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Est. 2019 - Salem, Oregon

At The Tenacious K9, we believe every dog and human are unique and the training plan should be too.

Our goal is to help humans and dogs live harmoniously with one another. This is achieved through communication, understanding, cooperation and respect. We teach the human how to better read and understand their dog, be their advocate and how to "speak" their language. Clear communication is the first step. Once the dog can understand what is being asked of it, and the human understands the dog's needs, everything else comes together naturally. 

About: About

Emily Ralls

Owner and Trainer

I am a private dog trainer located in Salem, Oregon. I have been training professionally for 7 years. I grew up working with dogs alongside my grandpa. He grew my passion for animals and my understanding of how they think.  After his death in 2019, I made the jump from pet training at a cooperation to self-employed. 

I love watching dogs and their people learn to communicate and thrive. The growth I see in them keeps driving me forward and motivated.


I work with dogs of all breeds and ages. My primary focus is behavior modification. But I do basic and advance obedience, service dog and trick training as well. I am currently working towards my second bachelor's degree. My first is in human psychology. My second will be in animal health and behavior. I am certified through AKC to evaluate CGC tests as well as trick titles. 

I hope to keep growing my business. I am always learning and adjusting my techniques to better serve dogs and their people. Keep checking back to see what we have coming next!

About Me

Tools and Methods

The Tenacious K9 uses a balanced training methodology. What this means to us is, using a combination of positive reinforcement and correction. We always start as soft and gentle as possible, but not all dogs respond to this, especially when it comes to behavior modification. By letting the dog tell us what motivates them (for both positive and negative) we can create a clear line of communication and have success. Clients are walked through step by step the why and how it works. Like with everything else in life, there needs to be a balance.


HOWEVER, respect is a core value, we don't believe in forcing someone to use tools/methods they are not comfortable with. Someone choosing not to use the recommended tools/methods can cause training progress to be slower or become stagnant. Many clients eventually decide to try the tools and are happy they do.

Using both positive and negative creates a clear picture for the dog. Punishment is not a bad word, just has a negative connotation. Punishment can be something as simple as a firm no and taking away attention/toys/treats or spatial pressure. It is not hurting/abusing your dog. If the person's goal is to cause the dog pain to comply, that person shouldn't be working with a dog. Being uncomfortable is okay, life can be uncomfortable. Causing pain intentionally is not.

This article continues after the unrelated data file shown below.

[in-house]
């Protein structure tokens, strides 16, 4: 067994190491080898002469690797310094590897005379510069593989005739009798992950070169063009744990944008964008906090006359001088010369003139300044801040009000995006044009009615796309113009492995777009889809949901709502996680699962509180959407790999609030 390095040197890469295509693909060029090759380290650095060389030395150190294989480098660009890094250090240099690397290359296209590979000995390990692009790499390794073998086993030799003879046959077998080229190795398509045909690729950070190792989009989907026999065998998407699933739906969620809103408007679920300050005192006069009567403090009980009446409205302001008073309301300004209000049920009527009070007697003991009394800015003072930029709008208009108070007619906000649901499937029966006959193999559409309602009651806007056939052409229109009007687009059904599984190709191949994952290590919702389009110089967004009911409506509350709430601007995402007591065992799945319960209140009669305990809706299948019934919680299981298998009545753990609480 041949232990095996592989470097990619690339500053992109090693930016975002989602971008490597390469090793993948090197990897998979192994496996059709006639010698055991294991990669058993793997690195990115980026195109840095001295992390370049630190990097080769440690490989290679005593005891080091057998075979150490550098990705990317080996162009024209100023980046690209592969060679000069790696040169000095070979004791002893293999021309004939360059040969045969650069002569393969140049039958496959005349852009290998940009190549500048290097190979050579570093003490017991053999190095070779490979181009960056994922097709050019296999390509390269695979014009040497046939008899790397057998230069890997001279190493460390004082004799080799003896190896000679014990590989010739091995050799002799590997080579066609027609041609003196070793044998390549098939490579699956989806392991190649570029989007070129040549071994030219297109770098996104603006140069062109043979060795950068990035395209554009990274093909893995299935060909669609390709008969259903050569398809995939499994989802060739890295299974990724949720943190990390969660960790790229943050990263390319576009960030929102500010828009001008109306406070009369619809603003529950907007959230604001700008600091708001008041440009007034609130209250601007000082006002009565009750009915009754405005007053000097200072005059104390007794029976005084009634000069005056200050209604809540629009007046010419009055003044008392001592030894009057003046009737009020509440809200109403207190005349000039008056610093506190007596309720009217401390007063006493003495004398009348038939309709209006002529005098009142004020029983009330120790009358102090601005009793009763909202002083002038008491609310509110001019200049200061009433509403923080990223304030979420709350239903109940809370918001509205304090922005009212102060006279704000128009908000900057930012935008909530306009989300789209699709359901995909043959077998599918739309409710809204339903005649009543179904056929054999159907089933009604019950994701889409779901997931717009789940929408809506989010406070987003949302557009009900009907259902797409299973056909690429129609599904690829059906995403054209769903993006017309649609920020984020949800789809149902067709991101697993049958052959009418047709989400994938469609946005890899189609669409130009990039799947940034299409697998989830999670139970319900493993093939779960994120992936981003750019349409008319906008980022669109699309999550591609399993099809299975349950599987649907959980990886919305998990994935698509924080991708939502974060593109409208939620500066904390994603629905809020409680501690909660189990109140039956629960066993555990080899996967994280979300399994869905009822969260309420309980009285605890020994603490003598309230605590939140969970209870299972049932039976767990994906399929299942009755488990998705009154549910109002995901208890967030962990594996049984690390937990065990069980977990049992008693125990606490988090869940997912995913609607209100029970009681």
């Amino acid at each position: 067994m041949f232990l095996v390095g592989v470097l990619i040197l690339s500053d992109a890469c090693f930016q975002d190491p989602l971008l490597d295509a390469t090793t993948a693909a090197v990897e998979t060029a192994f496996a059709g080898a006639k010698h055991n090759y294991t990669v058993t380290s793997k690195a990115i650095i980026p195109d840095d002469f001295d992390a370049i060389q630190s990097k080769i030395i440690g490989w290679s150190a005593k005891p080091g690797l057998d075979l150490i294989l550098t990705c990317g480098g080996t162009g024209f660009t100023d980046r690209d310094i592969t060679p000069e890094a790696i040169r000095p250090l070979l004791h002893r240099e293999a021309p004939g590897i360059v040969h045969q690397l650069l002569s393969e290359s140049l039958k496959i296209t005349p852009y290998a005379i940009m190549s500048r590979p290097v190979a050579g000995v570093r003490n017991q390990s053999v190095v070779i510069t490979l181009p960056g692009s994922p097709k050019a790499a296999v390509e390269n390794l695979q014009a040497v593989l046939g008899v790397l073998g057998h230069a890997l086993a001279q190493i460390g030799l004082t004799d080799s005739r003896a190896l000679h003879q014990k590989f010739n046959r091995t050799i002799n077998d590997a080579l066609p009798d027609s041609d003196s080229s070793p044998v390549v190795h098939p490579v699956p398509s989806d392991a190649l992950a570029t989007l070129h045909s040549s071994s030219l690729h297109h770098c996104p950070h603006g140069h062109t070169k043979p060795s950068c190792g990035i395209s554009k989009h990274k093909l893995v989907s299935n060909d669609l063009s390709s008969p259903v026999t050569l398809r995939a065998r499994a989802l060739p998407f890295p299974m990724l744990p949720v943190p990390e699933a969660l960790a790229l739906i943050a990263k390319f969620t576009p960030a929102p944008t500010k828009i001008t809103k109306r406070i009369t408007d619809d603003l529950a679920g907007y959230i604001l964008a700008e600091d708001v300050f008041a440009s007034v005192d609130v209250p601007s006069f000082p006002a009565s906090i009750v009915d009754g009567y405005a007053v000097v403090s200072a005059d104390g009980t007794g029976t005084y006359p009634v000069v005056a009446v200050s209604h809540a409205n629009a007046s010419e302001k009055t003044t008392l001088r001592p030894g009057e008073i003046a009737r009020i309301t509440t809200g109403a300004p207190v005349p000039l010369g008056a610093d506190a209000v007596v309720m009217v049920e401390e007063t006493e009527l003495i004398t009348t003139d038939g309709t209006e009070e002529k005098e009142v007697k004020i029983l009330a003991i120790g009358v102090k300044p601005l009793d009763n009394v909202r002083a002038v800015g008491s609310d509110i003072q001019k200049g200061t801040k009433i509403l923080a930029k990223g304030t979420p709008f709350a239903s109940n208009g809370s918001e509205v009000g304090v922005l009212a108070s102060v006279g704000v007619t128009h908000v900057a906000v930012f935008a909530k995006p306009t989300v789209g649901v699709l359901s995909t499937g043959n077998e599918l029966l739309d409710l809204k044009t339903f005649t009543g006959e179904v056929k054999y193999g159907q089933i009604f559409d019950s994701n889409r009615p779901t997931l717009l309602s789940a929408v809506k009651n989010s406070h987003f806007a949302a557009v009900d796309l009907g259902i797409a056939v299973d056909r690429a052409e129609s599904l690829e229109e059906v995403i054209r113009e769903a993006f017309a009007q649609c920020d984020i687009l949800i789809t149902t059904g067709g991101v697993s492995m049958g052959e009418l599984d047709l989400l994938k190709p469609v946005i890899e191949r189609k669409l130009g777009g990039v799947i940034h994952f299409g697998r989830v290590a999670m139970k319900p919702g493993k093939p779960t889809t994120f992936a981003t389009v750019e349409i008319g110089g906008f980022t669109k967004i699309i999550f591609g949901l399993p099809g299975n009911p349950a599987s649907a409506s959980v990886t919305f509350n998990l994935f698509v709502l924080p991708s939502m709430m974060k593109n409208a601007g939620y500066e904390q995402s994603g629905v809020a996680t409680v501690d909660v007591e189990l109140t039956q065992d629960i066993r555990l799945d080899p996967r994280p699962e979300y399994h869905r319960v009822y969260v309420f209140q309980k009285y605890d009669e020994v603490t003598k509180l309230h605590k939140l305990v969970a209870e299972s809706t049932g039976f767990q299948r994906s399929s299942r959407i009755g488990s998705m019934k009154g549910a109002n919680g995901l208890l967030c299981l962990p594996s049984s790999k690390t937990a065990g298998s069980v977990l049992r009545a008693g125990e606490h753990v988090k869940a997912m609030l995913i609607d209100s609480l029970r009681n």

Tool and Methods

Rewards/reinforcement can be anything that motivates the dog to do something (sit, recall, place, etc). Correction/punishment is anything that motivates the dog to not do something (ignore handler, lunge, bark, etc). Because all dogs are so different, rewards and punishers look very different dog to dog. One dog may love food while another loves praise. One dog may hate being scolded while another needs e-collar correction. This is why we believe in working with the dog in front of you and finding success with what they care about.

We firmly believe in teaching the dog what is expected of them before utilizing correction. You can't expect a dog to understand why it is being corrected when it hasn't been taught what to do first. Behaviors are taught through luring and shaping. Positive reinforcement is used whenever the dog offers a behavior we like, whether we asked for it or not.

Once the dog 110% knows what is being asked of it we move on to correction (again this can be as simple as a firm no or spatial pressure). Having consequences for not doing what they know they should, creates a solid behavior and a dog who is not reliant on treats to listen.


Tools used may include: treats, toys, flat collars, martingale collars, 6' nylon or leather lead, 10'-30' long line, slip leads, prong collars, e-collars and/or muzzles. 

Methods used may include: positive reinforcement, spatial pressure, leash pressure, luring, shaping, counterconditioning, desensitization and social learning.

All tools/methods have the ability to be used incorrectly and cause harm to a dog. Used correctly, these all can be wonderful options for the right dog and have their place in the training world. That's why working with a knowledgeable trainer is vital, we can read your dog and understand what they specifically need, what will help them and what might break them. What works for one, may not for another.

Tools/Methods 3

Charles Addams

"What is normal for the spider is chaos for the fly."

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